New V6 adds muscle to small pickup
I’m not sure to what extent the ‘macho’ appearance of 4X4 pickups has on sales, but there’s definitely a familiar brawny, ‘take-no-prisoners’ look to the new 1999 Frontier King Cab V6 pickup truck now offered with a 170 horsepower 3.3 liter V6 engine (the same engine used in the Nissan Pathfinder) as well as a 2.4 litre four cylinder engine.
With its tall 265/70R-15 inch M+S tires, 9.3 inch ground clearance, prominent wheel flares, alloy wheels, and chromed bumpers, the Frontier King Cab 4X4 V6 pickup has a decidedly different character to the relatively humble-looking 4X2 Frontier pickup introduced in February of 1998.
Certainly, the Frontier has to compete with tough-looking competitors like the Ford Ranger V6, Mazda B-Series V6, Toyota Tacoma V6, and Chevy S-10/GMC Sonoma V6, but my guess is, 4X4 owners just don’t want to be seen leaving the parking lot of a ‘Monster Truck’ extravaganza in a wimpy 4X2.
The Frontier’s new V6 is available only on King Cab models in XE and uplevel SE trim. The 3.3 liter V6 engine has 170 horsepower compared to 143 horsepower for the 2.4 liter four cylinder engine. More importantly, the new V6 offers substantially more pulling power: 200 lbs-ft @ 2800 rpm compared to 154 lbs-ft @ 4000 rpm. That’s enough to tow trailers weighing up to 2268 kg (5000 lb) compared to 1588 kg (3500 lb.) for the four cylinder pickup.
But there’s one caveat. Only Frontier V6 models equipped with an automatic transmission can tow up to 2268 kg (5000 lb.). With a manual transmission, towing capacity drops to 1588 kg (3500 lb.). Hm…I wonder how many people will buy a Frontier V6 with a manual transmission thinking that it has a maximum towing capacity of 5000 lb.?
It’s the opposite situation with four cylinder Frontiers: maximum towing capacity of 1588 kg (3500 lb.) is with a manual transmission, and 907 kg (2000 lb) is with an automatic transmission.
The new V6 engine puts a lot more power to the road, and while sporty, is not unduly noisy at highway speeds. A new intake manifold system reduces the familiar ‘air rush’ sound associated with many truck engines. For a small pickup, however fuel consumption is thirsty, averaging 13.2 l/100 kms (22 mpg) in combined city and highway driving.
The shift lever for the standard 5-speed manual transmission is unusually long, but I found it easy to use because the handle is close to the driver and the throws are well-defined and not too long. King Cab 4X4 models have a floor shifter for the automatic transmission as well, while Regular Cab 4X2 models have a column shifter. A separate, shorter lever for engaging four-wheel-drive is just in front of the transmission shifter.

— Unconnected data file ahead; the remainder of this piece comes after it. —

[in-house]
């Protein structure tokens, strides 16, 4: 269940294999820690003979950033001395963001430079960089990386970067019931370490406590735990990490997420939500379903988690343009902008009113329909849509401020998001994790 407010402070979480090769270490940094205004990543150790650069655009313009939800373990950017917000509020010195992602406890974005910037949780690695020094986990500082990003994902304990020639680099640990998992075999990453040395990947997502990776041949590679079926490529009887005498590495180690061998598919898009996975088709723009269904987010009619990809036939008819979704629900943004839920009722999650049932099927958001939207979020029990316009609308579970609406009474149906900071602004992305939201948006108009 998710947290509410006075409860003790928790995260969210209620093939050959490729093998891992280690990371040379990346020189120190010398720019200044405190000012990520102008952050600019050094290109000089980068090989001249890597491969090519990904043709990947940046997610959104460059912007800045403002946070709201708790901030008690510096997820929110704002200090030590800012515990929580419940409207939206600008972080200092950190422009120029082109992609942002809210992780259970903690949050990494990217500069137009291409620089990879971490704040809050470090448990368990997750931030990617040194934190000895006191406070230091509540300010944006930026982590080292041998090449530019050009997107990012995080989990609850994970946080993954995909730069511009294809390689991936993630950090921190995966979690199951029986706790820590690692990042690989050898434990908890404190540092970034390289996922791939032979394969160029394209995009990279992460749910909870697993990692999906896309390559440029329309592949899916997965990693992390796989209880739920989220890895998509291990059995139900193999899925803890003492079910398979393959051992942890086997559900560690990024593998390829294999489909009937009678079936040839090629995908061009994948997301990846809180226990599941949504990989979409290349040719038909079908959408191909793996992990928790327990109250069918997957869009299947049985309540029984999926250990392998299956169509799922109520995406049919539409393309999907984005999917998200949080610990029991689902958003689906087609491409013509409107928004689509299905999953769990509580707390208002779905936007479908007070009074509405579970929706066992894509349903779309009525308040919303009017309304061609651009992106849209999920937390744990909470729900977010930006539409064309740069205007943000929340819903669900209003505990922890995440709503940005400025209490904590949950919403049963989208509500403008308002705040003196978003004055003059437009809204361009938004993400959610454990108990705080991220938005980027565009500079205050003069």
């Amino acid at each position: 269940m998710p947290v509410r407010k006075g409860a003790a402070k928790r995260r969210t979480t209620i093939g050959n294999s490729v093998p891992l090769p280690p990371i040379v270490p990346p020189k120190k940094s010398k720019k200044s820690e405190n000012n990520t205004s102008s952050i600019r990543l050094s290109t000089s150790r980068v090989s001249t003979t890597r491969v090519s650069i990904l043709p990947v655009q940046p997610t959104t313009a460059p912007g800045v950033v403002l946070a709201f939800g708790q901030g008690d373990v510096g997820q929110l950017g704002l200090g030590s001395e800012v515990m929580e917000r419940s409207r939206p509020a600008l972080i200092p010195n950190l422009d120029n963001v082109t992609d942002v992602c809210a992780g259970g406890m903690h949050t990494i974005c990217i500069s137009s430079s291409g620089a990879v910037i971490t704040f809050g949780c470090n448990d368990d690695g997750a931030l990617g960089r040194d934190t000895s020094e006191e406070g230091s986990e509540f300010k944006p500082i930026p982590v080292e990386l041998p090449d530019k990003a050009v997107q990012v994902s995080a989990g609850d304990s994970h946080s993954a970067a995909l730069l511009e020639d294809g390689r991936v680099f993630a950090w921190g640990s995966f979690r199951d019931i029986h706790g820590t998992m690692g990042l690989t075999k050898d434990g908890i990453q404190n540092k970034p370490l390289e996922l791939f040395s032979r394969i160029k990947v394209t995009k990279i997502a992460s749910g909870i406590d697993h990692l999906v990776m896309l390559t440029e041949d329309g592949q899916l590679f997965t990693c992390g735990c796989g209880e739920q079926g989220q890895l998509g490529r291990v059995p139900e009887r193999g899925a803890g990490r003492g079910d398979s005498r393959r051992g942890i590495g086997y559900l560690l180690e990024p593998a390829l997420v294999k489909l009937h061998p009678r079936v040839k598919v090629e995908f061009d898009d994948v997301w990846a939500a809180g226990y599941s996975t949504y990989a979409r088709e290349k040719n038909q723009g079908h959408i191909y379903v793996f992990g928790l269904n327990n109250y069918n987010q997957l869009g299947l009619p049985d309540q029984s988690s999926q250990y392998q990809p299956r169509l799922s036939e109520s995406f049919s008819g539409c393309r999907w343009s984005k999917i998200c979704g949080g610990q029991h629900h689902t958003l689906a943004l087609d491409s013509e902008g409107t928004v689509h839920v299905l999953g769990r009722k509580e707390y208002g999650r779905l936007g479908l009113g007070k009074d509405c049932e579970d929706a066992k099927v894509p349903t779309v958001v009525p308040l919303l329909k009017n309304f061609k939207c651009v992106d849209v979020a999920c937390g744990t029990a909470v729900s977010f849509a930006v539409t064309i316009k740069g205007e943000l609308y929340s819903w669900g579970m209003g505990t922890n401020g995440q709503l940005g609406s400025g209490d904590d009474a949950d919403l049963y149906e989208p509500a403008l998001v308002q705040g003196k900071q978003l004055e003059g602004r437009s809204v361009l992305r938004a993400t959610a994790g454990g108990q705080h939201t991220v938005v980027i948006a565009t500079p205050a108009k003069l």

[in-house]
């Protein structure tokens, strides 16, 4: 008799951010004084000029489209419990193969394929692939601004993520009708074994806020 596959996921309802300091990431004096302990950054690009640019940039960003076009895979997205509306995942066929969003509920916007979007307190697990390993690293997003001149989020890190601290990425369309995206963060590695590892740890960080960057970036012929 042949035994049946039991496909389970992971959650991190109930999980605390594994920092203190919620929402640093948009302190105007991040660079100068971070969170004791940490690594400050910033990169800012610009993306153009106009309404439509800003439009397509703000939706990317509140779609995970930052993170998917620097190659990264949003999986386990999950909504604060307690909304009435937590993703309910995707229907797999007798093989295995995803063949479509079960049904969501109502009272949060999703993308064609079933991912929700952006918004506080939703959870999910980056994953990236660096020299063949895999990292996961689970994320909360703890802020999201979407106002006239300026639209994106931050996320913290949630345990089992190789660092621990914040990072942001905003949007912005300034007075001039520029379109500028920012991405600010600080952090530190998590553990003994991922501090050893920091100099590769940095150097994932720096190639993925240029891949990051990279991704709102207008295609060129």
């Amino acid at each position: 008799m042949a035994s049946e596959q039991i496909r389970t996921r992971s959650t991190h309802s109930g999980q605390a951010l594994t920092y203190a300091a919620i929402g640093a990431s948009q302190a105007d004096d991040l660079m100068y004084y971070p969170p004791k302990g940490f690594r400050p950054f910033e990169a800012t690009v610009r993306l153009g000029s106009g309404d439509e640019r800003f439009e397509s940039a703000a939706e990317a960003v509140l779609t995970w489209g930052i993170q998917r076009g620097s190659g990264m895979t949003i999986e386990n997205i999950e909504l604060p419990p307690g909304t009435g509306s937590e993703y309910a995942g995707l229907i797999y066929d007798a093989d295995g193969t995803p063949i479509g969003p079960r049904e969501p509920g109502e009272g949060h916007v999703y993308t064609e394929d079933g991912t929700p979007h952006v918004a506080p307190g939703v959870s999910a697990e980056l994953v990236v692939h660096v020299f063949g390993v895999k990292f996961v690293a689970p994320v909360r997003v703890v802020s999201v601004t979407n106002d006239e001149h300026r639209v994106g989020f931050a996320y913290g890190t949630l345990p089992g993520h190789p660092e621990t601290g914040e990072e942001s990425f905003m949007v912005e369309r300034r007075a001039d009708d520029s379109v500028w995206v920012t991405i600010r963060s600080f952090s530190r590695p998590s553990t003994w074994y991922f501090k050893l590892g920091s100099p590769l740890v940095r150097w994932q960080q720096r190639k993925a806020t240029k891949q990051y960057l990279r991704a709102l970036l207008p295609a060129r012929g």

4X4 models have a standard part-time, 2-speed transfer case which allows the driver to shift into 4WD High at speeds up to 80 km/h, while Low gear can only be selected when the truck is stopped. Automatic locking front hubs are standard equipment on the ’99 Frontier.
Due to the King Cab’s extended cab length, its box length is about 3 inches shorter than on regular cab models (1895 mm/74.6 in. long compared to 1966 mm/77.4 in. long). At 17 inches deep, Nissan says Frontier cargo boxes are the deepest in its class, and all Frontier boxes have built-in grooves that allow the box to be divided into sections with 2X4’s or plywood sheets, maximizing storage versatility. Maximum payload capacity of a King Cab XE-V6 with a manual transmission is 586 kg (1291 lb), and with an automatic transmission, it’s 576 kg (1269 lb.).
The Frontier’s interior is simple and functional. All King Cabs seat four passengers with two front buckets and the two rear jump seats, but unlike the Regular Cab model, a three-person front bench seat is not available. The driving position is comfortable and everything is within easy reach. Noteworthy interior features are an attractive tweed-type seat cloth, center armrest and small storage bin, standard tachometer, pull-type hand-brake to the right of the steering column, twin reading lamps, and large outside rearview mirrors with a ‘breakaway’ feature.
My test truck had optional remote keyless entry, power door locks and windows, cruise control, power mirrors, tilt wheel, and an optional flip-up glass sunroof with a removeable sunshade.
Dual front airbags are standard and there’s a passenger-side airbag de-activation switch for transporting babies in child seats or children under 12 in the front passenger seat.
The rear seating area is best used for carrying cargo items rather than people. There are two small, sideways-facing fold-down seats, large enough for children under 14 going on a short trip. New for ’99 are two rear cupholders at the back of the center console. A sliding rear window is also available. To facilitate entry to the rear seats, the right front passenger seat automatically slides forwards when the seatback is folded down, however it does not automatically slide back to its original position when the seatback is folded up. With the rear seats folded up, there’s a roomy 14.4 cu. ft. of secured storage area behind the front seats.
Frontier’s come with a standard 3 yr/80,000 km warranty – that’s 20,000 km more than most other standard warranties – and a 5 yr/100,000 km powertrain warranty. The three year warranty also includes roadside assistance.
Nissan has a lot of experience making small pickups – they’ve been selling small pickup trucks in North America for 38 years, and have been building them in Smyrna, Tennessee since 1983. Incidentally, the Frontier earned ‘Best Compact Pickup’ honours in J.D. Power and Associates Initial Quality Survey in 1998 – not bad for its first year.
MSRP’s for Frontier King Cab V6 models range from $21,498 to $28,698.